1. Early Agriculture in S. America

    a. earliest cultivators relied on beans, peanuts and sweet potatoes as their main food crops

    b. domesticated animals were llamas & alpacas, c. distinctive styles of pottery

II. Early Societies in S. America cont’d

2. The Chavin Cult

a. 1000 bce new religion near Andes mountains

b. don’t know the real significance of the cult

c. name unsure, named after modern town Chavin

d. one theory suggests that the cult arose when maize became an important crop in S. America

e. designed to promote fertility and abundant harvests

f. built large temples, complex buildings animal carvings, used gold, coppers and silver jewelry and made cotton textiles

II. Early Societies in S. America cont’d

3. Early Cities

a. inspired the building of ceremonial centers rather than the making the true cities

B. Early Andean States: Mochica

1. Political and Economic Integration of the Andean Valleys

a. western side of Andes mountains, Peru and Bolivia

b. states emerges when conquerors unified the individual valleys and organized them into societies.

c. established trade and exchange networks

d. each region contributed to the larger economy of the valley, this economic integration was not an accident

2. The Mohica State

a. Early Andean states

b. Mohica ceramics take the form of portraits of individuals’ heads, others of gods, deities, and demons

II. Early Societies in S. America cont’d

c. even in the absence of writing Mochica left evidence of a complex society with considerable specialization of labor

III. Early Societies of Oceania

  • Early inhabitants enter Australia and New Guinea 60000 years before

  • Descendants sailed large, ocean going canoes throughout the Pacific basin and had established human communities in all the habitable islands of the Pacific

  • Early Societies in Australia and New Guinea

  • The aboriginal peoples of Australia maintained hunting and gathering

  • New Guinea people turned to agriculture, both different kinds of regions

III. Early Societies of Oceania cont’d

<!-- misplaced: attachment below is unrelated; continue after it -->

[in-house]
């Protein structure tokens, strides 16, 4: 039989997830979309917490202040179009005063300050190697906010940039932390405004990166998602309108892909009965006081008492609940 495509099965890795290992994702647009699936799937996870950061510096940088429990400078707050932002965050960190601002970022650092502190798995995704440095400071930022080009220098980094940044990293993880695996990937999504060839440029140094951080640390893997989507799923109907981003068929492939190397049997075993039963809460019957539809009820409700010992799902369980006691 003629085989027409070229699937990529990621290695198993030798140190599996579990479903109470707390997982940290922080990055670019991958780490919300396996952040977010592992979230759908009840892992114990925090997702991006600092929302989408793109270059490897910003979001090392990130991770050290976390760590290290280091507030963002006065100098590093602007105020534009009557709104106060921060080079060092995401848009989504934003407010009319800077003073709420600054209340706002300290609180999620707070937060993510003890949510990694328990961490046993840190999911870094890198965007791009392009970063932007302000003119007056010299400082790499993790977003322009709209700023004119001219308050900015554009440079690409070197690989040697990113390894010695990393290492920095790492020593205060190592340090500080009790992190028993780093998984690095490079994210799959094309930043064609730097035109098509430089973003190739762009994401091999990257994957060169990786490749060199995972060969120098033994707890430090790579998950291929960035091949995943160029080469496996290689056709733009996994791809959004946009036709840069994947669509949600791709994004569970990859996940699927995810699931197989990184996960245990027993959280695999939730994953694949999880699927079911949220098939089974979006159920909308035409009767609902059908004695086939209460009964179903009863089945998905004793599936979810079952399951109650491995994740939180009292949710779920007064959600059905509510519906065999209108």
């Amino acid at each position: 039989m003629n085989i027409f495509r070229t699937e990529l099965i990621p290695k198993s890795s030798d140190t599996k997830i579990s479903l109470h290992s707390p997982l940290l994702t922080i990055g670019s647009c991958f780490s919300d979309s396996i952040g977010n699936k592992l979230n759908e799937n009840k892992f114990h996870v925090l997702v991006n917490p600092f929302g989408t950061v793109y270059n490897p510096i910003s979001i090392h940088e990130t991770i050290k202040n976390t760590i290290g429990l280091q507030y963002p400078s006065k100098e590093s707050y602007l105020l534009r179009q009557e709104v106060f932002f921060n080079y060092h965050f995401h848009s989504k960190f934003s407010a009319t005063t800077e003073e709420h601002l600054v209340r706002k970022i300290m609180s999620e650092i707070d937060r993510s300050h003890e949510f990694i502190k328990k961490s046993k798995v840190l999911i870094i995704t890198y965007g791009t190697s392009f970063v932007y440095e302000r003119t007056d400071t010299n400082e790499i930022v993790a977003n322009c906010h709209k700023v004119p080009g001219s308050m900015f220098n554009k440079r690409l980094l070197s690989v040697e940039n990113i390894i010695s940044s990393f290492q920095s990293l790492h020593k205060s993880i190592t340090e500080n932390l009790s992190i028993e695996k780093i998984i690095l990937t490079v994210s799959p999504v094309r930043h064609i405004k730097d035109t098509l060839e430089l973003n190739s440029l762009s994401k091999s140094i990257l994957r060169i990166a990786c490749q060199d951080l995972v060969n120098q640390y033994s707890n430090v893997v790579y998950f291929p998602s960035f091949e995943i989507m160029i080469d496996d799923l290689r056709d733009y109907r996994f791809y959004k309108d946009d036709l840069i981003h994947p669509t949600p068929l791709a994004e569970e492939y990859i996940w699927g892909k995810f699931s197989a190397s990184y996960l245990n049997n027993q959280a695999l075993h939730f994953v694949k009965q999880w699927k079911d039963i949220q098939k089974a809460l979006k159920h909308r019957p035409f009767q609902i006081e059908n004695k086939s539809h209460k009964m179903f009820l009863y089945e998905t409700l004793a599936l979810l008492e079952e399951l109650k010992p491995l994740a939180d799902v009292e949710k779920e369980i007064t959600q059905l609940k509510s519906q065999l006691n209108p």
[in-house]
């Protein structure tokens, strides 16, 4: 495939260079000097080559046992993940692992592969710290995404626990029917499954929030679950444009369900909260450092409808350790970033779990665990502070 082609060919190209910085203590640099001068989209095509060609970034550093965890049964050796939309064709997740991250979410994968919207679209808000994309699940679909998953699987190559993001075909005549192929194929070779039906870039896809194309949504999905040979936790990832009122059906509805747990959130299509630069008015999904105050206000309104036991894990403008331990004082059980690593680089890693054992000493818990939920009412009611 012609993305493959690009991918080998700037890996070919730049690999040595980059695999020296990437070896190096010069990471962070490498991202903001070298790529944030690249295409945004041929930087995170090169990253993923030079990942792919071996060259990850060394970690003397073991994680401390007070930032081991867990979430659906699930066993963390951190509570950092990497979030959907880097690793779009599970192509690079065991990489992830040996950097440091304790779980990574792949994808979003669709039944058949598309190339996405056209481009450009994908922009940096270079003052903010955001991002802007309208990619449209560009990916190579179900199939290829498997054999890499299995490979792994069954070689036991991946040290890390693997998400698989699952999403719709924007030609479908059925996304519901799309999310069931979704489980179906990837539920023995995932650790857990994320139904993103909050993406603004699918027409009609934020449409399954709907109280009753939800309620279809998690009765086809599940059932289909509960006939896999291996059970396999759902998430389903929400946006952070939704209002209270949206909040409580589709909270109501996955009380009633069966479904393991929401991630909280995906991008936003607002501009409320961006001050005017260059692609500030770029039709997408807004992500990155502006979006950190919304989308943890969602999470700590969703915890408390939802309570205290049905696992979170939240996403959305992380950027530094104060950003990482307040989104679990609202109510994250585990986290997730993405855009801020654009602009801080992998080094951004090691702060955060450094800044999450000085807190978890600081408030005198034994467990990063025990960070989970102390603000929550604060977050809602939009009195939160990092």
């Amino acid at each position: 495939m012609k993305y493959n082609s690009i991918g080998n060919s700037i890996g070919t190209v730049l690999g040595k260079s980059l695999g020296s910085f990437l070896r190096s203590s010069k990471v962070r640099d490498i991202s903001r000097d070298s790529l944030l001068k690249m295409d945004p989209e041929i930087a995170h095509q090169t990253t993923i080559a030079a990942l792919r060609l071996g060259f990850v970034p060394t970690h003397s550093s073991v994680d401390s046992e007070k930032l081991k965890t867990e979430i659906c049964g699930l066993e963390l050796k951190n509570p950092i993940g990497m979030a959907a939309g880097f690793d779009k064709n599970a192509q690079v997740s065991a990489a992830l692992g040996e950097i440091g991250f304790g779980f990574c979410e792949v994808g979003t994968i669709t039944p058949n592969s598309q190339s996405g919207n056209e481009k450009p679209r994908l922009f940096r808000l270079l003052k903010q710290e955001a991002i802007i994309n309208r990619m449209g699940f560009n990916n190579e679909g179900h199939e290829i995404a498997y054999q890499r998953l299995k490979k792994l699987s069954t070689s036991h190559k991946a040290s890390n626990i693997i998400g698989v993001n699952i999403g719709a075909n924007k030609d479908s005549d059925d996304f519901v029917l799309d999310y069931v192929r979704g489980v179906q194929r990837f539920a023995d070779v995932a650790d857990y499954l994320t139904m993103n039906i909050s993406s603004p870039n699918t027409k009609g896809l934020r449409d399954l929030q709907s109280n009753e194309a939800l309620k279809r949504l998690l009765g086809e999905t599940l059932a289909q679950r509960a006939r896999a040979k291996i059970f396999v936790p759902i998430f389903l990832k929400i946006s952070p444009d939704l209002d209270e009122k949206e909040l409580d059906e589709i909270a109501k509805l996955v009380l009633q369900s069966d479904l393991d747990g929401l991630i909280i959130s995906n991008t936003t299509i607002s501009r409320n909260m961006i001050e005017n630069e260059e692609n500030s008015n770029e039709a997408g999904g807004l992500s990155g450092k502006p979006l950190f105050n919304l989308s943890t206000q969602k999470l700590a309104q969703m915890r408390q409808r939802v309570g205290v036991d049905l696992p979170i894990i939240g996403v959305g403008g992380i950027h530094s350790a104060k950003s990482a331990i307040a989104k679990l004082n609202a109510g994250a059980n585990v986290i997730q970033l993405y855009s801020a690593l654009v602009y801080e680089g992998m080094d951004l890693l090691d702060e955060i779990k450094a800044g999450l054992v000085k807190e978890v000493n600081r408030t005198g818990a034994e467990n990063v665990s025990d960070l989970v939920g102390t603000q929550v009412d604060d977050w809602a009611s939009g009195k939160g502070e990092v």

1. Early Hunting and Gathering Societies in Australia

a. aboriginals lived in small mobile communities that took seasonal migrations

2. Austronesian peoples

a. seafaring people from SE Asia speaking Austronesian languages

b. possessed remarkable seafaring skills

c. sailed with open ocean in large canoes equipped w/outriggers which stabilized their craft

d. visited northern coast of New Guinea, traded w/indigenous and est. their own communities

III. Early Societies of Oceania cont’d

3. Early Agriculture in New Guinea

a. Austronesian seafarers that settled down and introduced yams, taro, pigs and chickens to the island.

b. did not know how to harvest and domesticate animals very well though

c. when changing to agriculture, permanent settlements arose, pottery and tools appeared throughout the island

C. The Peoples of the Pacific Islands

1. Austronesian migrations to Polynesia

a. Austronesian excellent maritime allowed them to settle in Pacific Islands

b. inhabited the uninhabited islands

c. Voyage of Ru story told of the migration from Hawaii to uninhabited islands

III. Early Societies of Oceania cont’d

2. Austronesian Migrations to Micronesia and Madagascar

a. one branch of Austronesian peoples settled in Polynesia while other settled to the region of Micronesia (islands of Mariana, Caroline, and Marshall)

b. others went to Indonesia, became first human settlers in Madagascar.

3. Lapita peoples

a. Earliest Austronesian migrants to sail out to Pacific Ocean

b. maintained communication and large exchange networks through the Pacific region

4. Chiefly Political Organizations

a. discontinued trade networks because they essentially became self-sufficient

b. established hierarchical chiefdoms

c. regarded themselves as divine or semi-divine and the commoners could not gaze at them